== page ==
Manufacturers, processors and formulators of ag chemicals should take note that the U.S. Environmental Protection Agency’s January 25 change to its “once in always in” policy will allow facilities that have historically been regulated as “major sources” of hazardous air pollutants to be reclassified as “area” sources if they have reduced their potential to emit to below major source thresholds. Read our Emerging Energy Insights blog post here covering the topic.
Forbes reported on the tension between the meat and plant-based industries.
Beverage Daily discussed Michelob launch of organic grain beer.
CNN reported on Sam’s Club entry into grocery delivery market.
Financial Buzz discussed collaboration between conservationists and agriculture industry on monarch habitats.
The Guardian reported on an EU assessment of the dangers of pesticides to bee populations.
Since the Clean Water Act was passed in 1972, there has been extensive debate over which waters may be regulated as waters of the United States under the act. Yesterday, Bob Wilkinson explained how this issue came to a head in a recent 9th Circuit opinion and how, in response, EPA is requesting comments on whether pollutant discharges from point sources that reach jurisdictional surface waters via groundwater or other subsurface flow with a direct hydrologic connection to the jurisdictional surface water may be subject to regulation under the Clean Water Act. This is important to you because farmers, manufacturers, and anyone who conducts activities that release pollutants to groundwater will be affected by whether and how EPA clarifies its position regarding whether these discharges are subject to regulation. Our Environmental team blogged about this topic yesterday, please read more here.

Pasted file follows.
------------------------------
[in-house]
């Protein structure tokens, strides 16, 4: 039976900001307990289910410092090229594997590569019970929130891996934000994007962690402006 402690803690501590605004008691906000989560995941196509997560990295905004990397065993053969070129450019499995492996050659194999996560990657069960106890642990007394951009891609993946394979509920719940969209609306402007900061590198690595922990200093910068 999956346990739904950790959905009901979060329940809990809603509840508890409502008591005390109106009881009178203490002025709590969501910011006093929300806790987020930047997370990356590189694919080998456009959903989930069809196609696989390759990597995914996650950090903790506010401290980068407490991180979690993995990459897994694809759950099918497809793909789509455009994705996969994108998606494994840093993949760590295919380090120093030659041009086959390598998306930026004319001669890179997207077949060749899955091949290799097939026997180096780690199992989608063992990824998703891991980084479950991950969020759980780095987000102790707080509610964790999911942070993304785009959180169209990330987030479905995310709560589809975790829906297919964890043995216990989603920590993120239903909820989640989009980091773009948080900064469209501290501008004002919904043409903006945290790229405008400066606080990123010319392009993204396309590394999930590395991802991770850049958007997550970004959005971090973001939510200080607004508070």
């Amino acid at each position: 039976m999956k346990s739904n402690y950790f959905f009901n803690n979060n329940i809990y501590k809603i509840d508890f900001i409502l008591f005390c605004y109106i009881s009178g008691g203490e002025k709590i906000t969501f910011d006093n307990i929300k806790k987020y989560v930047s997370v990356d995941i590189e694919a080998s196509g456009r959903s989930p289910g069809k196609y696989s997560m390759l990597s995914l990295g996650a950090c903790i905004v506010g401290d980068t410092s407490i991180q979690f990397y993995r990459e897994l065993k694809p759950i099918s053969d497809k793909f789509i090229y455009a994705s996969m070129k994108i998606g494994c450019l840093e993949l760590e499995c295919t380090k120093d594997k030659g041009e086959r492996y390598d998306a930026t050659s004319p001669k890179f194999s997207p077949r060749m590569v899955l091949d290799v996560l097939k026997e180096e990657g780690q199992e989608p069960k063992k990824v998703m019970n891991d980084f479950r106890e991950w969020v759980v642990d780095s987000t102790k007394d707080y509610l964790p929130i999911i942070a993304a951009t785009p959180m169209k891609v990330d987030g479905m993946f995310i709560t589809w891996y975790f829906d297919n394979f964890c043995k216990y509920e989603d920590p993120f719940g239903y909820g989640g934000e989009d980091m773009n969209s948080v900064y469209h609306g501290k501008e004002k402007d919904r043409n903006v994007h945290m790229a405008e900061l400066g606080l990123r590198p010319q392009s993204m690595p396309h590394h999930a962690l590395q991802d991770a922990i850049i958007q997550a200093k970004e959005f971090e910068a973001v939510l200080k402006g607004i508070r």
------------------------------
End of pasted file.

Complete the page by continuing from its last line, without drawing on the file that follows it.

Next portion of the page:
Today, attorney Megan Caldwell blogged about two recent agency enforcement memoranda impacting the enforcement of environmental violations. You can read the blog post here. This is important to you, as it may change your company’s approach to compliance with certain agency guidance documents, as well as your emphasis on relationships with state environmental agencies versus U.S. EPA.
The Pasadena Star discussed a project turning food waste into energy.
Perishable News discussed a new packaging product intended to increase seafood shelf life.
The Las Vegas Review-Journal reported on Albertson’s efforts to buy Rite-Aid.
USAgNet reported on response to farm program cuts in White House budget proposal.
Newsweek reported on a pet food recall.
On February 17, 2017, and August 21, 2107, we blogged about this case. The U.S. Fish & Wildlife Service has designated certain land in Louisiana as critical habitat for the dusky frog, even though the frog does not currently inhabit that land and could not survive if it attempted to inhabit it. By an 8-6 vote, the Fifth Circuit upheld the government’s position.